Council votes to place signs on Lakeshore Drive
Published 10:10 pm Tuesday, August 28, 2018
Signs will note road’s use by motorists, pedestrians, bicyclists
The Albert Lea City Council approved placing additional signs on Lakeshore Drive Monday.
Councilors approved working with the Statewide Health Improvement Partnership to install signs noting the road’s use by bicyclists, motorists and pedestrians, which would be near signs marking the area’s 15 mph speed limit.
The measure passed by a six-to-one vote. Councilors Reid Olson, Robert Rasmussen, Larry Baker, Al “Minnow” Brooks, Rich Murray and Mayor Vern Rasmussen Jr. voted yes. Third Ward Councilor Jason Howland voted no.
Council action came more than one month after councilors voted to further evaluate possible changes on Lakeshore Drive, a road that residents have expressed safety concerns over.
Residents last month expressed support for installing a gate in the neighborhood to prevent speeding motorists from striking pedestrians.
Traffic counters were placed from June 20 to June 22 between Lakeview Boulevard and Garden Lane, North Lane and The Fairway and Robin Road and Richway Drive.
Albert Lea Director of Public Works Steven Jahnke said 227 vehicles traveled in the area between Lakeview Boulevard and Garden Lane on the busiest day, with an average speed of 15.4 mph. The minimum speed was 6.2 mph, and the maximum was 31 mph.
In the area of North Lane and The Fairway, none of the 157 cars traveled more than 30 mph. Twelve percent of vehicles were between 20 to 25 mph, and 60 percent traveled between 15 to 20 mph.
In the area of Robin Road and Richway Drive, 91 percent of the 95 vehicles traveled less than 20 mph.
Albert Lea police officers patrolled the Lakeshore Drive area 20 times between June 12 to June 26, stopping six vehicles for speeding.
Jahnke said the road functions safely in its condition, with the only documented crash in the last four years involving a bus backing into a parked vehicle.
He said police officers could conduct more traffic control in the area or implement gates to restrict traffic flow.
“That is not a recommendation, but that is one of the options the council could consider and look at further,” Jahnke said.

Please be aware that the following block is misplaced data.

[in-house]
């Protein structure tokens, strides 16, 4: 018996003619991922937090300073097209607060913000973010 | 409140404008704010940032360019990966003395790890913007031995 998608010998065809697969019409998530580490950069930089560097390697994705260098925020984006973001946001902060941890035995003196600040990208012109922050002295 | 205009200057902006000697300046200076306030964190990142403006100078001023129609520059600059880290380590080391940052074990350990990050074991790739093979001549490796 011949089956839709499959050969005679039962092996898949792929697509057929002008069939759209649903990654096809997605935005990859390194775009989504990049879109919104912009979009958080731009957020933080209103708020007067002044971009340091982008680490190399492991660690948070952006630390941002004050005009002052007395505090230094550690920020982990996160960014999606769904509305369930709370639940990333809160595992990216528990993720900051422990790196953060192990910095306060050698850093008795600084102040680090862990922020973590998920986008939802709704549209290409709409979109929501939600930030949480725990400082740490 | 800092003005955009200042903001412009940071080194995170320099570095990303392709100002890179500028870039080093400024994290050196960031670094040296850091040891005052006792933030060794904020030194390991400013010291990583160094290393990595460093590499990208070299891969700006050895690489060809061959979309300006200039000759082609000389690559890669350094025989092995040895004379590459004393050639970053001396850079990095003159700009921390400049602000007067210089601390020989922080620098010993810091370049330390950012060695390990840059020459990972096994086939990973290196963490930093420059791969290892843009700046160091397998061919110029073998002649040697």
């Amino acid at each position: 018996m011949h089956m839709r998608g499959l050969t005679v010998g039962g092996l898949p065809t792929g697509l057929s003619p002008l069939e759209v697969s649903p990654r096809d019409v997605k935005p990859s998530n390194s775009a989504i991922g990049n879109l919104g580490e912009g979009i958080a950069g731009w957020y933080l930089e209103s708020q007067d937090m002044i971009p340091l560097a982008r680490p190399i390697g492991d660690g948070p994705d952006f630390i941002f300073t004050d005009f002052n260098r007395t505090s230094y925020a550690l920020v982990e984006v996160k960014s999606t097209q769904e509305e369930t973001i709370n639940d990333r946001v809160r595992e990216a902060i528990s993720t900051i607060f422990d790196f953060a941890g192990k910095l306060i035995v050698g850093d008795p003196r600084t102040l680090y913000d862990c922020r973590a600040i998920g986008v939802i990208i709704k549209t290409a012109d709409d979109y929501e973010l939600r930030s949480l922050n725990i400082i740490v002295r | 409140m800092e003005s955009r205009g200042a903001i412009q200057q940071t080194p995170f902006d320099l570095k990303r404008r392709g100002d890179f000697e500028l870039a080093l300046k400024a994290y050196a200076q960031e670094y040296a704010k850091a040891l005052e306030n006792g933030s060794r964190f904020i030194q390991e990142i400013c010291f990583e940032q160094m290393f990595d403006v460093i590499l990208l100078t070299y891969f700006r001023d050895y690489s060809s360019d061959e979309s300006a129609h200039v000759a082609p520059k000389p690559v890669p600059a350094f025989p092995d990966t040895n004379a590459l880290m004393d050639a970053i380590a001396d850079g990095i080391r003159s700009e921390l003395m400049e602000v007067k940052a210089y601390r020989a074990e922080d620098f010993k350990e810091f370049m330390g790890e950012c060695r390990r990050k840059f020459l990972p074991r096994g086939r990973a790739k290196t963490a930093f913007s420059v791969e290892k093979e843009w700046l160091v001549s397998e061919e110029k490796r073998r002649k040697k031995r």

He estimated it would cost $160,000 to pave the area and more than $300,000 to make the road a 20-foot-wide, one-way thoroughfare.
Jahnke said adding signs to roads deemed safe is unusual.
“We don’t think the signs will hurt anything … the recommendation was that the roadway is operating safely as it currently stands, so typically you don’t add additional signs when there’s not a problem,” he said.
Brooks compared the proposed signs to ones placed on Fountain Street to make people aware of the community’s Blue Zones status.
Howland, who has spoken out against additional safety measures in the neighborhood because it has been deemed safe, again spoke against the plan.
“I feel like we’re trying to find solutions to a problem that the data says isn’t there,” he said. “So it does open a whole can of worms for other neighborhoods that think that their streets are not safe.”
Rasmussen said the signs would raise awareness to motorists that pedestrians and bicyclists use the road.
“This is probably not a typical road in our community,” he said. “This has definitely been designated as a walking and driving path, not necessarily a road, so I think there (is) some uniqueness to this. There are, in my opinion, several blind areas in it.”
In other action, the council:
• Amended the zoning map for properties in the Stables area being annexed from Albert Lea Township.
• Amended the zoning map for properties being annexed from Bancroft Township.
• Amended the city’s zoning ordinance so exterior string lighting can be installed at Eat’n Ice Cream Shoppe.